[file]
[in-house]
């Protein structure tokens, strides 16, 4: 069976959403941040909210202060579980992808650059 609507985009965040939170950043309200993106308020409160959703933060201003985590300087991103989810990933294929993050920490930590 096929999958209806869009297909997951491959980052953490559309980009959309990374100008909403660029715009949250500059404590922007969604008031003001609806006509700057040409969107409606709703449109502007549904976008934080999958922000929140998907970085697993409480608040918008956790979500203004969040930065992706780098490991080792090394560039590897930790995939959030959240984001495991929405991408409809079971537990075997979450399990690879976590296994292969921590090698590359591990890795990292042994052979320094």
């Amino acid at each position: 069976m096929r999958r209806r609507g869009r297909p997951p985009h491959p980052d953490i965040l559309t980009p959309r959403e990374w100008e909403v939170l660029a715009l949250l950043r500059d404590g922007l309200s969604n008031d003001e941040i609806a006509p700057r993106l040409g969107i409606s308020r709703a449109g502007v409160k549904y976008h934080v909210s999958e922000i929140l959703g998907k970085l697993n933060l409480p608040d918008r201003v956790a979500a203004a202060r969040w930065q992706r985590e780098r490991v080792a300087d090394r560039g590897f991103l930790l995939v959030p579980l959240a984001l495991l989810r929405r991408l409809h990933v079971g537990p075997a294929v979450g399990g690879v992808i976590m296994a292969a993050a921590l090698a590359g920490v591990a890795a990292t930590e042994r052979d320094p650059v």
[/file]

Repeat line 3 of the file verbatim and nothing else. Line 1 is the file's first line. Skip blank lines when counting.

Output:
């Amino acid at each position: 069976m096929r999958r209806r609507g869009r297909p997951p985009h491959p980052d953490i965040l559309t980009p959309r959403e990374w100008e909403v939170l660029a715009l949250l950043r500059d404590g922007l309200s969604n008031d003001e941040i609806a006509p700057r993106l040409g969107i409606s308020r709703a449109g502007v409160k549904y976008h934080v909210s999958e922000i929140l959703g998907k970085l697993n933060l409480p608040d918008r201003v956790a979500a203004a202060r969040w930065q992706r985590e780098r490991v080792a300087d090394r560039g590897f991103l930790l995939v959030p579980l959240a984001l495991l989810r929405r991408l409809h990933v079971g537990p075997a294929v979450g399990g690879v992808i976590m296994a292969a993050a921590l090698a590359g920490v591990a890795a990292t930590e042994r052979d320094p650059v």